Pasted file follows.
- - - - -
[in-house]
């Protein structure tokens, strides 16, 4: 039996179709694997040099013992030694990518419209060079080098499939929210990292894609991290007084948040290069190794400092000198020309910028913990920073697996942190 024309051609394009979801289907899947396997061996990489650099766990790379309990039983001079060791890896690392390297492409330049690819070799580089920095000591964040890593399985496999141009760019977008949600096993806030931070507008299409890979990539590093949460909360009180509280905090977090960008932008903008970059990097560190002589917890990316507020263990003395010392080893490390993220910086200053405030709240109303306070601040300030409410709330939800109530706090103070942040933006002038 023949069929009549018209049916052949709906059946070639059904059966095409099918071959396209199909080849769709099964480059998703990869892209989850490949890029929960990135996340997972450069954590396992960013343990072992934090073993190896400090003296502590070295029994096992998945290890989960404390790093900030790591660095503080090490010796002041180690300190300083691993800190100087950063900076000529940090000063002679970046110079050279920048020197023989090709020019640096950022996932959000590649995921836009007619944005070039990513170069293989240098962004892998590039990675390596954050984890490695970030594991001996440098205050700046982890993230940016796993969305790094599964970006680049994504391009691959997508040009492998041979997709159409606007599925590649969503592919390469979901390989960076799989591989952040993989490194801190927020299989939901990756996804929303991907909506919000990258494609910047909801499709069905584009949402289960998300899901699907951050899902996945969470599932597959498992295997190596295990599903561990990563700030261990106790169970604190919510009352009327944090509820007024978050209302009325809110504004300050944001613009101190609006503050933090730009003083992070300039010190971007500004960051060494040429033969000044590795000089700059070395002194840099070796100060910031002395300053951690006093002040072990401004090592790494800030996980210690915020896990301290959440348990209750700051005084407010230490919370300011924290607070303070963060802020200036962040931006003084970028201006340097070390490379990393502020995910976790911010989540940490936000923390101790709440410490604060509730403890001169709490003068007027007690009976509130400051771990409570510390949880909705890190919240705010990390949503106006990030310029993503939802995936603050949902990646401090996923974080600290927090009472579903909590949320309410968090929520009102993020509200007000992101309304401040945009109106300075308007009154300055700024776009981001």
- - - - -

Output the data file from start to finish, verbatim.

[in-house]
């Protein structure tokens, strides 16, 4: 039996179709694997040099013992030694990518419209060079080098499939929210990292894609991290007084948040290069190794400092000198020309910028913990920073697996942190 024309051609394009979801289907899947396997061996990489650099766990790379309990039983001079060791890896690392390297492409330049690819070799580089920095000591964040890593399985496999141009760019977008949600096993806030931070507008299409890979990539590093949460909360009180509280905090977090960008932008903008970059990097560190002589917890990316507020263990003395010392080893490390993220910086200053405030709240109303306070601040300030409410709330939800109530706090103070942040933006002038 023949069929009549018209049916052949709906059946070639059904059966095409099918071959396209199909080849769709099964480059998703990869892209989850490949890029929960990135996340997972450069954590396992960013343990072992934090073993190896400090003296502590070295029994096992998945290890989960404390790093900030790591660095503080090490010796002041180690300190300083691993800190100087950063900076000529940090000063002679970046110079050279920048020197023989090709020019640096950022996932959000590649995921836009007619944005070039990513170069293989240098962004892998590039990675390596954050984890490695970030594991001996440098205050700046982890993230940016796993969305790094599964970006680049994504391009691959997508040009492998041979997709159409606007599925590649969503592919390469979901390989960076799989591989952040993989490194801190927020299989939901990756996804929303991907909506919000990258494609910047909801499709069905584009949402289960998300899901699907951050899902996945969470599932597959498992295997190596295990599903561990990563700030261990106790169970604190919510009352009327944090509820007024978050209302009325809110504004300050944001613009101190609006503050933090730009003083992070300039010190971007500004960051060494040429033969000044590795000089700059070395002194840099070796100060910031002395300053951690006093002040072990401004090592790494800030996980210690915020896990301290959440348990209750700051005084407010230490919370300011924290607070303070963060802020200036962040931006003084970028201006340097070390490379990393502020995910976790911010989540940490936000923390101790709440410490604060509730403890001169709490003068007027007690009976509130400051771990409570510390949880909705890190919240705010990390949503106006990030310029993503939802995936603050949902990646401090996923974080600290927090009472579903909590949320309410968090929520009102993020509200007000992101309304401040945009109106300075308007009154300055700024776009981001």